Here's a message if you spend time squinting at a small TV: big screens are better for watching movies and most everything else. And I don't mean those puny 50-inch sets most folks consider "big screen." I'm talking about pictures that make you feel like you're actually in a movie theater - pictures 100 inches or larger! To get an image that huge, you need a front projector. (Click to read David Katzmaier's "Get the Big Picture.")
If you're thinking something that can deliver movie-theaterlike pictures at home has to cost an arm and a leg, you couldn't be more wrong. High-qual ity front projectors designed for home theater use start out at $1,000 to $1,500. In that price range, you won't get images as bright as you can from big-ticket projectors, and budget models usually have fewer features and connection options. Picture sharpness is also a factor: low-price projectors offer only enhanced-definition TV (EDTV) resolution rather than HDTV. But they can do a fantastic job with DVD movies, and high-def programs will look good, too, if not as sharp and detailed as they could be.
We put three affordable front projectors to the test: NEC's HT410 ($1,295), InFocus's ScreenPlay 4805 ($1,299), and HP's ep7100 ($1,400). Each one produces images using a single Texas Instruments Digital Light Processing (DLP) chip - a semiconductor covered with an array of microscopic pivoting mirrors. One-chip DLPs incorporate a translucent color wheel, divided into red, green, and blue segments, that spins at lightning-fast speed, filtering white light from the projector's lamp into colors that get reflected by the chip's mirrors to form an image.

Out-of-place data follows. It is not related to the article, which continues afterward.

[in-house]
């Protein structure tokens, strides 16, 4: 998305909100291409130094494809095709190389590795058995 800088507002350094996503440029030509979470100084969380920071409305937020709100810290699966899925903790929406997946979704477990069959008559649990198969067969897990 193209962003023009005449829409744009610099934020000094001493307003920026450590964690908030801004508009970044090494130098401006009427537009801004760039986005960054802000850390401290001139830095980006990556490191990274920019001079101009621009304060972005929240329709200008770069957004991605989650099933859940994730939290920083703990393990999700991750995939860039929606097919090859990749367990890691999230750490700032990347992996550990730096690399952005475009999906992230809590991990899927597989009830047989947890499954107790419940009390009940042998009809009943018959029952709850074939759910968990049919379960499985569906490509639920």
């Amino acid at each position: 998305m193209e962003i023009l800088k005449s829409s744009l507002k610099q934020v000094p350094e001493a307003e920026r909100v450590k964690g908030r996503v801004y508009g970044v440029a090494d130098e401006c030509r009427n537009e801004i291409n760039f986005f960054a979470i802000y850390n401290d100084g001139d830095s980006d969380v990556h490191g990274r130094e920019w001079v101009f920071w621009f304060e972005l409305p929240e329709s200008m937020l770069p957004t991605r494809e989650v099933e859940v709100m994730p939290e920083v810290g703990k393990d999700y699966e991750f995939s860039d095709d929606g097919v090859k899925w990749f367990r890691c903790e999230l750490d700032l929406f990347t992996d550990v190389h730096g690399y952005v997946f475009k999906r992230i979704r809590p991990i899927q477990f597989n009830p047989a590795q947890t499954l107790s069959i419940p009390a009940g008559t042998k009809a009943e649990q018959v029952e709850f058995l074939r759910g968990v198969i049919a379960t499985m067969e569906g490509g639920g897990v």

While you can get a decent picture by projecting onto a wall, a good screen is a necessity if you want the best possible picture. For this test I used a 92-inch wide (105-inch diagonal) Da-Lite High Contrast Da-Mat screen, a $1,123 model designed for DLP and LCD projectors (less expensive screens are also available). I set up each projector 14 feet from the screen for my evaluation - far enough away to minimize the "screen-door effect," in which the pixel structure of the projector's display chip becomes visible. Now for the skinny on each of the three front projectors.
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